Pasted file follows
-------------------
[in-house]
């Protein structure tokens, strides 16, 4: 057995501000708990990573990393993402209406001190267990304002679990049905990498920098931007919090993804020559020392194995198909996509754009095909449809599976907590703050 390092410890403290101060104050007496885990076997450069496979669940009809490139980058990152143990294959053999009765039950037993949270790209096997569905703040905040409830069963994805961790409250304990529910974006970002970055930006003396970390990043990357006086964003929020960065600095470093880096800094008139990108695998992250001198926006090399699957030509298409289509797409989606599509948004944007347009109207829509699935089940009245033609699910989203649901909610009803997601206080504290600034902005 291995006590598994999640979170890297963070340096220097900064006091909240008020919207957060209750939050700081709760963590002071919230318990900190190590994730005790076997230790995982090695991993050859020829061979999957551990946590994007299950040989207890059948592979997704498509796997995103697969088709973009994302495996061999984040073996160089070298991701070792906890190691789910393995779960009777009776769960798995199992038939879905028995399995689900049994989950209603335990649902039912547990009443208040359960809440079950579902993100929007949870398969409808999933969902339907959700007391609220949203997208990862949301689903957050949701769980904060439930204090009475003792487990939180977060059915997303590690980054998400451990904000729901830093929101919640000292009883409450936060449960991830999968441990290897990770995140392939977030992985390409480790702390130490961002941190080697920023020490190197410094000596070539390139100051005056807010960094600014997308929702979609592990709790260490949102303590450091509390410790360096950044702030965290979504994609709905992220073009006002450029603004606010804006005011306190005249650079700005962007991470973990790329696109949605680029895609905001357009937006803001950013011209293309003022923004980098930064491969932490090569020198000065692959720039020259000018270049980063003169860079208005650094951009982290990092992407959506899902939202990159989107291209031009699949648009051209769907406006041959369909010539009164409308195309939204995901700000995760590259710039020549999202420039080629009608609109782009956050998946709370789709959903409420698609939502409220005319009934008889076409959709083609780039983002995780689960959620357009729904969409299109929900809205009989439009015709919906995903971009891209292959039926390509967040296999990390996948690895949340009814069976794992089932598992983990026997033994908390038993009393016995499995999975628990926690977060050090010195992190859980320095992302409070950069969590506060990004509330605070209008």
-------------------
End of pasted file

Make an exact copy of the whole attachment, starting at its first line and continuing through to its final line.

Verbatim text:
[in-house]
């Protein structure tokens, strides 16, 4: 057995501000708990990573990393993402209406001190267990304002679990049905990498920098931007919090993804020559020392194995198909996509754009095909449809599976907590703050 390092410890403290101060104050007496885990076997450069496979669940009809490139980058990152143990294959053999009765039950037993949270790209096997569905703040905040409830069963994805961790409250304990529910974006970002970055930006003396970390990043990357006086964003929020960065600095470093880096800094008139990108695998992250001198926006090399699957030509298409289509797409989606599509948004944007347009109207829509699935089940009245033609699910989203649901909610009803997601206080504290600034902005 291995006590598994999640979170890297963070340096220097900064006091909240008020919207957060209750939050700081709760963590002071919230318990900190190590994730005790076997230790995982090695991993050859020829061979999957551990946590994007299950040989207890059948592979997704498509796997995103697969088709973009994302495996061999984040073996160089070298991701070792906890190691789910393995779960009777009776769960798995199992038939879905028995399995689900049994989950209603335990649902039912547990009443208040359960809440079950579902993100929007949870398969409808999933969902339907959700007391609220949203997208990862949301689903957050949701769980904060439930204090009475003792487990939180977060059915997303590690980054998400451990904000729901830093929101919640000292009883409450936060449960991830999968441990290897990770995140392939977030992985390409480790702390130490961002941190080697920023020490190197410094000596070539390139100051005056807010960094600014997308929702979609592990709790260490949102303590450091509390410790360096950044702030965290979504994609709905992220073009006002450029603004606010804006005011306190005249650079700005962007991470973990790329696109949605680029895609905001357009937006803001950013011209293309003022923004980098930064491969932490090569020198000065692959720039020259000018270049980063003169860079208005650094951009982290990092992407959506899902939202990159989107291209031009699949648009051209769907406006041959369909010539009164409308195309939204995901700000995760590259710039020549999202420039080629009608609109782009956050998946709370789709959903409420698609939502409220005319009934008889076409959709083609780039983002995780689960959620357009729904969409299109929900809205009989439009015709919906995903971009891209292959039926390509967040296999990390996948690895949340009814069976794992089932598992983990026997033994908390038993009393016995499995999975628990926690977060050090010195992190859980320095992302409070950069969590506060990004509330605070209008």